This article is free to access.
Background: Fatigue is a common and disabling symptom in people with a primary brain tumour (PBT). The effectiveness of interventions for treating clinically significant levels of fatigue in this population is unclear. This is an updated version of the original Cochrane Review published in Issue 4, 2016. Objectives: To assess the effectiveness and safety of pharmacological and non-pharmacological interventions for adults with PBT and clinically significant (or high levels) of fatigue. Search methods: For this updated review, we searched CENTRAL, MEDLINE and Embase, and checked the reference lists of included studies in April 2022. We also searched relevant conference proceedings, and ClinicalTrials.gov for ongoing trials. Selection criteria: We included randomised controlled trials (RCTs) that investigated any pharmacological or non-pharmacological intervention in adults with PBT and fatigue, where fatigue was the primary outcome measure. We restricted inclusion specifically to studies that enrolled only participants with clinically significant levels of fatigue to improve the clinical utility of the findings. Data collection and analysis: Two review authors (JD, DC) independently evaluated search results for the updated search. Two review authors (JD, SYK) extracted data from selected studies, and carried out a risk of bias assessment. We extracted data on fatigue, mood, cognition, quality of life and adverse events outcomes. Main results: The original review identified one study and this update identified a further two for inclusion. One study investigated the use of modafinil, one study the use of armodafinil and one study the use of dexamfetamine. We identified three ongoing studies. In the original review, the single eligible trial compared modafinil to placebo for 37 participants with a high- or low-grade PBT. One new study compared two doses of armodafinil (150 mg and 250 mg) to placebo for 297 people with a high-grade glioma. The second new study compared dexamfetamine sulfate to placebo for 46 participants with a low- or high-grade PBT. The evidence was uncertain for both modafinil and dexamfetamine regarding fatigue outcome measures, compared to controls, at study endpoint. Two trials did not reach the planned recruitment target and therefore may not, in practice, have been adequately powered to detect a difference. These trials were at a low risk of bias across most areas. There was an unclear risk of bias related to the use of mean imputation for one study because the investigators did not analyse the impact of imputation on the results and information regarding baseline characteristics and randomisation were not clear. The certainty of the evidence measured using GRADE was very low across all three studies. There was one identified study awaiting classification once data are available, which investigated the feasibility of 'health coaching' for people with a PBT experiencing fatigue. There were three ongoing studies that may be eligible for an update of this review, all investigating a non-pharmacological intervention for fatigue in people with PBT. Authors' conclusions: There is currently insufficient evidence to draw reliable and generalisable conclusions regarding potential effectiveness or harm of any pharmacological or non-pharmacological treatments for fatigue in people with PBT. More research is needed on how best to treat people with brain tumours with high fatigue.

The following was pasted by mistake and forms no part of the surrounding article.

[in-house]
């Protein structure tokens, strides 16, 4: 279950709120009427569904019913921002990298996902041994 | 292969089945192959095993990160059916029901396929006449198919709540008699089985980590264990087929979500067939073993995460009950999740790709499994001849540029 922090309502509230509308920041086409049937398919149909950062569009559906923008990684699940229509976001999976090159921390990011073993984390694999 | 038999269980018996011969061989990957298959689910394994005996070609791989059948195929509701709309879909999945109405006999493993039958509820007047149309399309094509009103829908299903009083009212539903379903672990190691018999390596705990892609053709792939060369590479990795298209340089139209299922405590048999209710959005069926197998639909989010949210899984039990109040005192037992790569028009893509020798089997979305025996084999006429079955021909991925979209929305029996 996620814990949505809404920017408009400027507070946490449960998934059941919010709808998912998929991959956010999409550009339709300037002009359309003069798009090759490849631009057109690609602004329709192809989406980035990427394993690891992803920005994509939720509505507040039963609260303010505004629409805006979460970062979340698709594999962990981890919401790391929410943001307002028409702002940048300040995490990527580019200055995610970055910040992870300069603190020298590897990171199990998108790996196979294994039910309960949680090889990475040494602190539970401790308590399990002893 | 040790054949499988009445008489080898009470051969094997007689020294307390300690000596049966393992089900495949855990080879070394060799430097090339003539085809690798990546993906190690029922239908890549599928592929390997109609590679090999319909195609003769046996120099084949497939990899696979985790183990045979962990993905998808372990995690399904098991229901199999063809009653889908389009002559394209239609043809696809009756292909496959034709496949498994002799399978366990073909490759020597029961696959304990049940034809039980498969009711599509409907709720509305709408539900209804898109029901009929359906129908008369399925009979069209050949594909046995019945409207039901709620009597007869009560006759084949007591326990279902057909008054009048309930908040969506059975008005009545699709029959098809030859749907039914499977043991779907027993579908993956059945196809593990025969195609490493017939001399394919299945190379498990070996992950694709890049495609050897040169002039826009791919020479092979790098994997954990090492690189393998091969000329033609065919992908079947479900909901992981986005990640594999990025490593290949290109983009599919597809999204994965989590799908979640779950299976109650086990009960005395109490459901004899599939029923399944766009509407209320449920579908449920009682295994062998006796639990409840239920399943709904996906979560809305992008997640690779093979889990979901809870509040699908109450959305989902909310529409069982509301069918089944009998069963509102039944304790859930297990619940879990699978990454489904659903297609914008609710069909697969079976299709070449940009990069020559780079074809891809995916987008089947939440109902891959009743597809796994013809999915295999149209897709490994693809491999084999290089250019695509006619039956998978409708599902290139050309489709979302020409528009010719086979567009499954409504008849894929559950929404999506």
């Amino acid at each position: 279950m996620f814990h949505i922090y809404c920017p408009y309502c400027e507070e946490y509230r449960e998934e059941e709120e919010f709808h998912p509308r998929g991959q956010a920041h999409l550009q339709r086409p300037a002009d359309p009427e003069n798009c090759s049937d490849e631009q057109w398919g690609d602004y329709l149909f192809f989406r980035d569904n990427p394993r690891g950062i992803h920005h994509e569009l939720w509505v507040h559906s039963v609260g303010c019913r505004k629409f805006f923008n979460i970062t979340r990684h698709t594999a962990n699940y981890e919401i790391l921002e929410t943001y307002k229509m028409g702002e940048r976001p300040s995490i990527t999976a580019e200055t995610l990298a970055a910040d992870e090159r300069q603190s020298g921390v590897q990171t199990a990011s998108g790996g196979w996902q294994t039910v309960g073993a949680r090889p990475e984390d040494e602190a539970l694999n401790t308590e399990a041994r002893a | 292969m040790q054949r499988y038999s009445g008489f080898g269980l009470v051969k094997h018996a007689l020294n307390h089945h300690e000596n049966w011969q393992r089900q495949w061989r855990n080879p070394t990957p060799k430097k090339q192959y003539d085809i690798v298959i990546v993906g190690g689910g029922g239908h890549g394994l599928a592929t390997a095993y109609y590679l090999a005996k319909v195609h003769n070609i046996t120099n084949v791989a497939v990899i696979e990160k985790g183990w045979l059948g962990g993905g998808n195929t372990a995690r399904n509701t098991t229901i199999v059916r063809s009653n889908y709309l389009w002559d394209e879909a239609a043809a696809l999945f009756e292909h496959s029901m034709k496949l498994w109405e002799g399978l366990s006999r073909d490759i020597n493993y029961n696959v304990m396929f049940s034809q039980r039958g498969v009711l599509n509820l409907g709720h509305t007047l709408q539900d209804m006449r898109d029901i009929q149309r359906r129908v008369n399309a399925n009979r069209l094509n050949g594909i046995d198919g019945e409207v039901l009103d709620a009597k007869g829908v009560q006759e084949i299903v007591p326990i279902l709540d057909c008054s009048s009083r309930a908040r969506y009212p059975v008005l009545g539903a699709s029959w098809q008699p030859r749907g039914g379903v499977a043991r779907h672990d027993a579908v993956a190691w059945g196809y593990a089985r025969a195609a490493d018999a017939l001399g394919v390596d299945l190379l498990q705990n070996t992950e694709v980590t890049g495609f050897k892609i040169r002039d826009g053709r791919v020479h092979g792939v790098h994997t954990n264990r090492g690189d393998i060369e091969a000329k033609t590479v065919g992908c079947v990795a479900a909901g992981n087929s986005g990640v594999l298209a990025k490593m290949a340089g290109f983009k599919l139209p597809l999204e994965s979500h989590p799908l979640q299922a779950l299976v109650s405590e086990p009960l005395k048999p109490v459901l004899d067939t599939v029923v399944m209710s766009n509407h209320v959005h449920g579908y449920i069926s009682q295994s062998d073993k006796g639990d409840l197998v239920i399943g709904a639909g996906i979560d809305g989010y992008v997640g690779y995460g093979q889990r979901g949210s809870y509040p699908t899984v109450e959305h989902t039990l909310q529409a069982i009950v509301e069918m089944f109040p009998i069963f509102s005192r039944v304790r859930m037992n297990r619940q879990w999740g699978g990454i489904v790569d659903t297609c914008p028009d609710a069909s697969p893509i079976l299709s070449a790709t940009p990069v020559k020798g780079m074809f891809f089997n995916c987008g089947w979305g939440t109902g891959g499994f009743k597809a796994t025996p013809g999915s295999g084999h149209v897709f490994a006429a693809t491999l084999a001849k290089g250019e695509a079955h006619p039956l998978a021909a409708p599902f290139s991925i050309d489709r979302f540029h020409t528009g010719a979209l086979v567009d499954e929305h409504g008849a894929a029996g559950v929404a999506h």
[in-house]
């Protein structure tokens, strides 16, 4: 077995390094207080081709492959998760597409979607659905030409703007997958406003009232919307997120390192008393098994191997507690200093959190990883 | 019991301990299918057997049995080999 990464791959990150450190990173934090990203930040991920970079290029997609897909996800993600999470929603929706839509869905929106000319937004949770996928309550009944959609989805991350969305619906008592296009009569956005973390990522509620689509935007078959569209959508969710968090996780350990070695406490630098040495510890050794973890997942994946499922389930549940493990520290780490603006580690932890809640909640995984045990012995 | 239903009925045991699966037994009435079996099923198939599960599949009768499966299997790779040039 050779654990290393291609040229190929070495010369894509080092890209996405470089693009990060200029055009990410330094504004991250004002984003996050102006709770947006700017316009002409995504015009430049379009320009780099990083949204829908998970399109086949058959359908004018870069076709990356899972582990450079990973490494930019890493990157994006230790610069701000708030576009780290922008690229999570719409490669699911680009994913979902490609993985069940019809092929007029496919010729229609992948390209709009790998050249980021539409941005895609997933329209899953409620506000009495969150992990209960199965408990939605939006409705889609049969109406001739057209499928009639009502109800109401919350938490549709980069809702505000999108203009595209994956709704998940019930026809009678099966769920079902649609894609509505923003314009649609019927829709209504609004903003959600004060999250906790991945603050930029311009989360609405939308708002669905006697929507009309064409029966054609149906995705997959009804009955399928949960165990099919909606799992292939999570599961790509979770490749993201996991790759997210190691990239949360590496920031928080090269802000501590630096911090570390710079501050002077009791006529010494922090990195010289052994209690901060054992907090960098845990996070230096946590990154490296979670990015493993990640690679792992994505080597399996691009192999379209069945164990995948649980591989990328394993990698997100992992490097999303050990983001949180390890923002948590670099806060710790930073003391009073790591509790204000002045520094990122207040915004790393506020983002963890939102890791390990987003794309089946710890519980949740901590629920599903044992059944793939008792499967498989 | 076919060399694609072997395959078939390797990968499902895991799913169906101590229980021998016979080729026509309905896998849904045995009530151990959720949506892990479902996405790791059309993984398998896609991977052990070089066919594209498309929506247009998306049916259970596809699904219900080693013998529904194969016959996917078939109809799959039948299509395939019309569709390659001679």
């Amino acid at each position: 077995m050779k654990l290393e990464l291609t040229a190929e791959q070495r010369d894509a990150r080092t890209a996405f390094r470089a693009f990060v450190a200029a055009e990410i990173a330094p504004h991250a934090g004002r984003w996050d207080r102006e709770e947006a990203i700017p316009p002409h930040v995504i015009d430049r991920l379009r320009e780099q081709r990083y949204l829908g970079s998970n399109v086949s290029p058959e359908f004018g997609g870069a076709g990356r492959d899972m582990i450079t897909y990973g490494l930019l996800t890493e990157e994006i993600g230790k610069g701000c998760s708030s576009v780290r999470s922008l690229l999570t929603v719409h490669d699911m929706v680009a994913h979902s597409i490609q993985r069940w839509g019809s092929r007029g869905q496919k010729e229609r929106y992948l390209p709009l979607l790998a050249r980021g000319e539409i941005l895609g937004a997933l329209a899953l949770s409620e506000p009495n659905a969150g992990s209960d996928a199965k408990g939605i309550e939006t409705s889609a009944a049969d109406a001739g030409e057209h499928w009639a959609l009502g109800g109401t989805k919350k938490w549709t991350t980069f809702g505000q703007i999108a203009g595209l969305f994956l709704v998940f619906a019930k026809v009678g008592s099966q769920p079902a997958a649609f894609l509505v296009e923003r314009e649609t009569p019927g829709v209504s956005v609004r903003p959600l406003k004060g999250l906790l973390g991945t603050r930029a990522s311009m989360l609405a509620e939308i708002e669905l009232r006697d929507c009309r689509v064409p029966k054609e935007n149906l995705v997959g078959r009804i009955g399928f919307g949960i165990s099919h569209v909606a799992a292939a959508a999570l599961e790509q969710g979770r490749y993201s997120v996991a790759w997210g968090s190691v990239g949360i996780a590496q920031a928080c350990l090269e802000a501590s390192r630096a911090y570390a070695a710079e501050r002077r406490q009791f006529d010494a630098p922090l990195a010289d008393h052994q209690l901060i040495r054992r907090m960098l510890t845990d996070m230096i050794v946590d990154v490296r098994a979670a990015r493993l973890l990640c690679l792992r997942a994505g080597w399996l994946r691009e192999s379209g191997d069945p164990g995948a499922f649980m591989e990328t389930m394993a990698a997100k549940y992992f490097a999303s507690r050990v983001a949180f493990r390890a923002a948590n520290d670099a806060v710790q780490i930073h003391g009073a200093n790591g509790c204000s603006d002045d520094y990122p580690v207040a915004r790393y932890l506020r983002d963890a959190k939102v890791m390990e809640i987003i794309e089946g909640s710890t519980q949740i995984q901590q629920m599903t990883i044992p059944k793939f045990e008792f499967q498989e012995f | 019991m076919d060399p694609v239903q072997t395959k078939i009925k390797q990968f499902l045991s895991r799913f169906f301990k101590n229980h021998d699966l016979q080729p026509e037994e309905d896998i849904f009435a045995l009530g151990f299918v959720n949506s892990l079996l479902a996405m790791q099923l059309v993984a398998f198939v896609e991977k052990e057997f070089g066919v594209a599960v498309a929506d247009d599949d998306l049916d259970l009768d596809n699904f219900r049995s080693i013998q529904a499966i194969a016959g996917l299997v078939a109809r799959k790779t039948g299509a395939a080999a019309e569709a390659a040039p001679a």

Day, J., Yust-Katz, S., Cachia, D., Wefel, J., Tremont Lukats, I. W., Bulbeck, H., & Rooney, A. G. (2022, September 12). Interventions for the management of fatigue in adults with a primary brain tumour. Cochrane Database of Systematic Reviews. John Wiley and Sons Ltd. https://doi.org/10.1002/14651858.CD011376.pub3
Mendeley helps you to discover research relevant for your work.